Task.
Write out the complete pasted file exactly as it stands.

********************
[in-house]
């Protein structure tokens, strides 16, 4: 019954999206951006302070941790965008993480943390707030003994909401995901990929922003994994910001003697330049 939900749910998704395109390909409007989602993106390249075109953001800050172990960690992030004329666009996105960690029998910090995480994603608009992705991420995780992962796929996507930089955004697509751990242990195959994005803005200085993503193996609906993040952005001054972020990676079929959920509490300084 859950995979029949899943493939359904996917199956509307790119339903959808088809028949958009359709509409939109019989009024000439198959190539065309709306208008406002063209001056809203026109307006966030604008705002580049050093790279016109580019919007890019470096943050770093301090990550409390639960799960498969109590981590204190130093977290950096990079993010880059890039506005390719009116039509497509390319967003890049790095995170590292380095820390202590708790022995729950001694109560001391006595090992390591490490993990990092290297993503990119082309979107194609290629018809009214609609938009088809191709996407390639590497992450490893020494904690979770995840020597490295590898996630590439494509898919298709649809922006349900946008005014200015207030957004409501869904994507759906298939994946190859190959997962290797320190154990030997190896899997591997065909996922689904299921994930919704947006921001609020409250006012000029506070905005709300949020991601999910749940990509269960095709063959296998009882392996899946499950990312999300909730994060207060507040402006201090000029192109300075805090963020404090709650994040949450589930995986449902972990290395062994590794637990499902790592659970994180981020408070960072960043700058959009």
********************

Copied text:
[in-house]
């Protein structure tokens, strides 16, 4: 019954999206951006302070941790965008993480943390707030003994909401995901990929922003994994910001003697330049 939900749910998704395109390909409007989602993106390249075109953001800050172990960690992030004329666009996105960690029998910090995480994603608009992705991420995780992962796929996507930089955004697509751990242990195959994005803005200085993503193996609906993040952005001054972020990676079929959920509490300084 859950995979029949899943493939359904996917199956509307790119339903959808088809028949958009359709509409939109019989009024000439198959190539065309709306208008406002063209001056809203026109307006966030604008705002580049050093790279016109580019919007890019470096943050770093301090990550409390639960799960498969109590981590204190130093977290950096990079993010880059890039506005390719009116039509497509390319967003890049790095995170590292380095820390202590708790022995729950001694109560001391006595090992390591490490993990990092290297993503990119082309979107194609290629018809009214609609938009088809191709996407390639590497992450490893020494904690979770995840020597490295590898996630590439494509898919298709649809922006349900946008005014200015207030957004409501869904994507759906298939994946190859190959997962290797320190154990030997190896899997591997065909996922689904299921994930919704947006921001609020409250006012000029506070905005709300949020991601999910749940990509269960095709063959296998009882392996899946499950990312999300909730994060207060507040402006201090000029192109300075805090963020404090709650994040949450589930995986449902972990290395062994590794637990499902790592659970994180981020408070960072960043700058959009």